Further Traffic Congestion News Headlines

Select Reading Quotes, Further Traffic Congestion News Headlines and Chicago Smart Grid News Headlines

From the above articles, one can see that congestion in Chicago does not only apply to car transportation. Issues are raised about Chicago’s trains, from the freight trains to the ‘El’. A new York Times article claims that freight trains generally can reach Chicago from LA in 48 hours, but can take up to 30 hours to make it through the Chicago. Chicago is widely known throughout the freight industry as America’s speedbump, which would be completely inaccurate if it was the mid-1800’s. New York Times Article

All this being said, Chicago is making strides to decrease congestion, particularly in the public transit systems, replacing much of the red line and the Wells St. Bridge along the North Loop. These changes are yet to show if they make much change, but has caused temporary closings of 3 of the 8 train lines. Some sources even suggest that the addition employees for these projects are not only holding up the transit system, but also the creating more commuters, which creates even more traffic.

Illinois statewide GIS information on traffic can be found on the Illinois Dept. of Tansportation. 2011 traffic data can be found below (on the left).

GIS Transportion Data and GIS Experimentation

GIS Transportion Data and GIS Experimentation

Some research was also done on the new Chicago Smart Grid system, which is an interesting new technology system that tracks and reroutes energy to prevent power outages and reduce the length of power outages when there is one. See below links for further news articles and the Illinois Dept. of Transportation.

CTA Closed for Bridge Construction
Worst Traffic Congestion In The U.S.: Chicago Ranked Most Congested
CTA Riders Feel Effects of Red Line Construction
More jobs means worse traffic congestion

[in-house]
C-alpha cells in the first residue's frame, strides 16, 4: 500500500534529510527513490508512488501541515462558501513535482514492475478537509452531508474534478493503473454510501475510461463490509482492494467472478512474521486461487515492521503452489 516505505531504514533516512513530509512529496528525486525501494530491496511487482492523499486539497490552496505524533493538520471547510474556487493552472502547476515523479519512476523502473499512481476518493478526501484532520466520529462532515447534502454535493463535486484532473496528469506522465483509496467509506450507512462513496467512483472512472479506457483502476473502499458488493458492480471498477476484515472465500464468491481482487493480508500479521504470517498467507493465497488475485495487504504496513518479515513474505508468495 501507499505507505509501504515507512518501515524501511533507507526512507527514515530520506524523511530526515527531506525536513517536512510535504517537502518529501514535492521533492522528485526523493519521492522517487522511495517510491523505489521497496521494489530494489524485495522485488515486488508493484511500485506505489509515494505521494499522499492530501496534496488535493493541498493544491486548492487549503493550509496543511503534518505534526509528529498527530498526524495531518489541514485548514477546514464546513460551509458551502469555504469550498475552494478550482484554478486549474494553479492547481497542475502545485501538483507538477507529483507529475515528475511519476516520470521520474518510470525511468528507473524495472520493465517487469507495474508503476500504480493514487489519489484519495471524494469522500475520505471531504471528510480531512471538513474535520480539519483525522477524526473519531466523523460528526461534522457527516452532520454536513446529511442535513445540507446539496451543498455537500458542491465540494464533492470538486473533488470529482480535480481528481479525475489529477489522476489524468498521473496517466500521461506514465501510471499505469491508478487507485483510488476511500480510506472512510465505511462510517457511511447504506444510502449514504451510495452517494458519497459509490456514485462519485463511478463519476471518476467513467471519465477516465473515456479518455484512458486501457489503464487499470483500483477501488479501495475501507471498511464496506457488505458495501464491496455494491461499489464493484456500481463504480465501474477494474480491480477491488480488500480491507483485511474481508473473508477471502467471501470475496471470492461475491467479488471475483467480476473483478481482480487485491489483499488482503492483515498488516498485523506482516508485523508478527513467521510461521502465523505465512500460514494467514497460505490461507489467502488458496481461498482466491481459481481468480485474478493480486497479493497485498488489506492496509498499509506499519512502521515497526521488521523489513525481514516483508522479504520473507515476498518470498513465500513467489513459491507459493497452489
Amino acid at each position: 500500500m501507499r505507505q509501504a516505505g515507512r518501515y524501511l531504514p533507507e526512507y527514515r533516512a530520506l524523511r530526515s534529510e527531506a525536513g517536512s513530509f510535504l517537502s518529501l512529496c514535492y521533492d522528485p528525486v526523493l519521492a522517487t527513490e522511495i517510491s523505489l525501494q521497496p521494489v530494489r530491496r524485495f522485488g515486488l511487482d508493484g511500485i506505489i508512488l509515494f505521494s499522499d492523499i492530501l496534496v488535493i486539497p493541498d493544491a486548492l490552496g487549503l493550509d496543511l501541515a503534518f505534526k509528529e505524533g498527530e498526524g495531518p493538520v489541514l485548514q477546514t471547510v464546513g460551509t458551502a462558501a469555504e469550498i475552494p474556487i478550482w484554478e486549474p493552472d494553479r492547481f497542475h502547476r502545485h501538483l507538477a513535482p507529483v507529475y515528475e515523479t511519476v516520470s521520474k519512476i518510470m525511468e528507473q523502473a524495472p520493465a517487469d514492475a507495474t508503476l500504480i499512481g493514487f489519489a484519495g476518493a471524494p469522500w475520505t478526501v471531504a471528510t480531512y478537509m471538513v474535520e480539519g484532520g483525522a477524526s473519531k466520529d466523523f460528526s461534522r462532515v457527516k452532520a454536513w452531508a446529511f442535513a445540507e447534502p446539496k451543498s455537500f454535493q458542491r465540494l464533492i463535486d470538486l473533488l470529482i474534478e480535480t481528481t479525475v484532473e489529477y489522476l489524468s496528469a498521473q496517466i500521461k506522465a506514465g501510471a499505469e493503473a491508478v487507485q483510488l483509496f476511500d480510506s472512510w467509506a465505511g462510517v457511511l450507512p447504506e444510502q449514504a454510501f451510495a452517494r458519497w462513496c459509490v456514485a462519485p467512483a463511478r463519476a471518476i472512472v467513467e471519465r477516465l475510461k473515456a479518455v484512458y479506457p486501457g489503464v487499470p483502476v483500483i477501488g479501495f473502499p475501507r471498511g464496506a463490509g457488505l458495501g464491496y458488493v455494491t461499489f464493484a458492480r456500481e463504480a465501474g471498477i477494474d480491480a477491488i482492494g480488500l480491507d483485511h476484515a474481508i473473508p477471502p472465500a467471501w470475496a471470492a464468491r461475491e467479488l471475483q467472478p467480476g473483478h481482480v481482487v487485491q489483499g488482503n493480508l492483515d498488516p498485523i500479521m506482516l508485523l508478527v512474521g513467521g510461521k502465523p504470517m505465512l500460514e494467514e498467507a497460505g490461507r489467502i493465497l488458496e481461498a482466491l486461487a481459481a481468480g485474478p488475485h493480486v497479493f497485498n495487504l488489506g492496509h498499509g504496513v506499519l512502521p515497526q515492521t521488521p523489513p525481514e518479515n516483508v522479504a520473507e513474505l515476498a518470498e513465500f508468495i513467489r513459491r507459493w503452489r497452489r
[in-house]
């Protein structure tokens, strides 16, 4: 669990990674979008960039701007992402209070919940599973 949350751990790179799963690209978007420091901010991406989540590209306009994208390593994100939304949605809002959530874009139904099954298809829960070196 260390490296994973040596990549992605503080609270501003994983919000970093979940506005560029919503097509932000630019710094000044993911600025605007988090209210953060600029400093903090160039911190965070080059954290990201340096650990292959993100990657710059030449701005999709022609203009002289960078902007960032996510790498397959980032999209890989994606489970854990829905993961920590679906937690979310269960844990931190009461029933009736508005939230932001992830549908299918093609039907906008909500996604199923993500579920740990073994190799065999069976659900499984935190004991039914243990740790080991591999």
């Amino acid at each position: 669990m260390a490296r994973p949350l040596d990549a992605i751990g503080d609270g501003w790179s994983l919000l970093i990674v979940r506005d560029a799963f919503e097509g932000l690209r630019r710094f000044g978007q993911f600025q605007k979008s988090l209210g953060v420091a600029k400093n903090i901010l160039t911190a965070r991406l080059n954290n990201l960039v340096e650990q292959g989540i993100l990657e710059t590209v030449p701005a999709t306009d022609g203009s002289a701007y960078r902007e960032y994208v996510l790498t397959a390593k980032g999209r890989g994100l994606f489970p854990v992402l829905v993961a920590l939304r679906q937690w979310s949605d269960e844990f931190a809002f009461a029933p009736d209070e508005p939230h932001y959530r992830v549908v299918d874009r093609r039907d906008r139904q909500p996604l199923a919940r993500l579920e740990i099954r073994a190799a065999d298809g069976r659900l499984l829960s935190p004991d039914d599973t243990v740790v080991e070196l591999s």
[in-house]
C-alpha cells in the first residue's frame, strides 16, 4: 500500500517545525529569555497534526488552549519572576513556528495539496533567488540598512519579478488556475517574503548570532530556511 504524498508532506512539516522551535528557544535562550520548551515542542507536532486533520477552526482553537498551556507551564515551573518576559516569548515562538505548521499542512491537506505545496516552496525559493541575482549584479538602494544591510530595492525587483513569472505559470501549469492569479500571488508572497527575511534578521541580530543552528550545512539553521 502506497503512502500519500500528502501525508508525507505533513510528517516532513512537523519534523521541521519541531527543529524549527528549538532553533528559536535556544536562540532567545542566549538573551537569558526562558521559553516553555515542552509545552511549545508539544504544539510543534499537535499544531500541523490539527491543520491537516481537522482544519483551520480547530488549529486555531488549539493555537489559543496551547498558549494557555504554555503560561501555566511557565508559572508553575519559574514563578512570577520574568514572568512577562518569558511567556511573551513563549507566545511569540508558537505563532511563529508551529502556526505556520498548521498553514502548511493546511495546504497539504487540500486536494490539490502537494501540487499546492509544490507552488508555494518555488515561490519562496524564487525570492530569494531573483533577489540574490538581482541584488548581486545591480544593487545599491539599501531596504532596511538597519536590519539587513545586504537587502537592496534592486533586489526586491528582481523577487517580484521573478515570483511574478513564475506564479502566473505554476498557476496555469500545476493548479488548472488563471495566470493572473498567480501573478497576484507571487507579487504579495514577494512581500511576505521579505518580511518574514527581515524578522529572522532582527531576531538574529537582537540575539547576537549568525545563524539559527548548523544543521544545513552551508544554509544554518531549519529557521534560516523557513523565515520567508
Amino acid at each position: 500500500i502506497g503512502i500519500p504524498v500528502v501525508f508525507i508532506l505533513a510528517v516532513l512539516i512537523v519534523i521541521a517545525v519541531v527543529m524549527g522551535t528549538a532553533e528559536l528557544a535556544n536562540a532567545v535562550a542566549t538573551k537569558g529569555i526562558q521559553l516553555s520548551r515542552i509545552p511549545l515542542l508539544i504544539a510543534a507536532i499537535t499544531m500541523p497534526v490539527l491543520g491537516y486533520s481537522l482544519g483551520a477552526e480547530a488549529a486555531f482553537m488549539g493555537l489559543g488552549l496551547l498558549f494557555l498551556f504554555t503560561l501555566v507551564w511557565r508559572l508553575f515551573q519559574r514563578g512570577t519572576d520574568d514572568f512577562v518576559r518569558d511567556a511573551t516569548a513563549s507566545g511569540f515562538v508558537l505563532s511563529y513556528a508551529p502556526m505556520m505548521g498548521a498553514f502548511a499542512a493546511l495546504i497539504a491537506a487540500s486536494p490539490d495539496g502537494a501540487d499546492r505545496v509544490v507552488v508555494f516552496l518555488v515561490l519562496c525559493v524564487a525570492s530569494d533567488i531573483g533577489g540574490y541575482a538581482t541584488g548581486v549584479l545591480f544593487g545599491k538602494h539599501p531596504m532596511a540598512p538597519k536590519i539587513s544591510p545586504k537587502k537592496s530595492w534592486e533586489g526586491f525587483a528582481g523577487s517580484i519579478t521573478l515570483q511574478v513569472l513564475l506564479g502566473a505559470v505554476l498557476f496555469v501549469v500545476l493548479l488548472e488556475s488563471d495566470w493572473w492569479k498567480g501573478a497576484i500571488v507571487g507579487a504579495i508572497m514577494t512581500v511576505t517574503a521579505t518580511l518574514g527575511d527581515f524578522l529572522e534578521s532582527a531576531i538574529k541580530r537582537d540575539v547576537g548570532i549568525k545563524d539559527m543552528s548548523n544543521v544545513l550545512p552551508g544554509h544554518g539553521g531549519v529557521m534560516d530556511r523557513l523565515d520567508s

Chicago No. 1 in road congestion
‘Smart grid’ holds promise, but problems await
GE, ComEd sign $200MM Chicago Smart Grid deal
Smart Grid Innovation

Illinois Department of Transportation GIS Traffic Page

TransportationBoards

Situated Technologies Reading

Week 1 Reading

Situated Technologies Pamphlet Series #3:

Suspicious Images : Latent Interfaces

by Benjamin Bratton & Natalie Jeremijenko

(Section 1 of the Pamphlet, Pages 1 – 53)

download the pdf here

We will discuss this reading on Friday, August 30

ST3_cover-pair

“You can’t walk through a design graduate program anywhere in the first world, whether in architecture, interaction design, or media arts, without seeing at least half a dozen beautiful “data smog” projects modeling ambient urban-environmental information in one way or another… There is something great about this, but also something troubling. The danger is that in their spectacularization of information, they in fact distance people…even further from their abilities and responsibilities to understand relationships between the multiple ecologies in which they live, and the possibilities for action that they have… They produce the effect of a “missing expert,” the implicit presumption that somewhere along the line, whether inside a mountain in Wyoming, at the EPA, or through an activist on her bicycle, somewhere someone must be using this interface to actually modulate these things. In this they further distance people from their own ability to look, hypothesize, and act. But in their own way, they are projective images of a parliament of the material public that doesn’t exist yet. The question is…do they provoke the possible emergence of this new form of political engagement, or do they provide an alibi for it never happening because they make it appear that the parliament is already there?”

natalie jeremijenko/NYU environmental health clinic:  http://www.nyu.edu/projects/xdesign/

benjamin bratton:  http://bratton.info/